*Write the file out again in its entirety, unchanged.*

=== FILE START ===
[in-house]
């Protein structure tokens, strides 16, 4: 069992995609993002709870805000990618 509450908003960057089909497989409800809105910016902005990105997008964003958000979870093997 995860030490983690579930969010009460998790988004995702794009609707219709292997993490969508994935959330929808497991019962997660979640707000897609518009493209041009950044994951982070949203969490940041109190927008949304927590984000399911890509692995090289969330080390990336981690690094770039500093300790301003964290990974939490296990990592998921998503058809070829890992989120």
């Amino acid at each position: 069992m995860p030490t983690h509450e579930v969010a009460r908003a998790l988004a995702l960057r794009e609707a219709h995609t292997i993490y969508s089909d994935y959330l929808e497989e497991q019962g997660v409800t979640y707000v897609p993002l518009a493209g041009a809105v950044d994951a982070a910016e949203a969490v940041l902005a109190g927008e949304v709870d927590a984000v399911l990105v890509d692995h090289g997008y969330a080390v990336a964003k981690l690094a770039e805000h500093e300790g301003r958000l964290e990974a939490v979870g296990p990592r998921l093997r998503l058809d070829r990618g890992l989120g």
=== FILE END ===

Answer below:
[in-house]
């Protein structure tokens, strides 16, 4: 069992995609993002709870805000990618 509450908003960057089909497989409800809105910016902005990105997008964003958000979870093997 995860030490983690579930969010009460998790988004995702794009609707219709292997993490969508994935959330929808497991019962997660979640707000897609518009493209041009950044994951982070949203969490940041109190927008949304927590984000399911890509692995090289969330080390990336981690690094770039500093300790301003964290990974939490296990990592998921998503058809070829890992989120």
């Amino acid at each position: 069992m995860p030490t983690h509450e579930v969010a009460r908003a998790l988004a995702l960057r794009e609707a219709h995609t292997i993490y969508s089909d994935y959330l929808e497989e497991q019962g997660v409800t979640y707000v897609p993002l518009a493209g041009a809105v950044d994951a982070a910016e949203a969490v940041l902005a109190g927008e949304v709870d927590a984000v399911l990105v890509d692995h090289g997008y969330a080390v990336a964003k981690l690094a770039e805000h500093e300790g301003r958000l964290e990974a939490v979870g296990p990592r998921l093997r998503l058809d070829r990618g890992l989120g």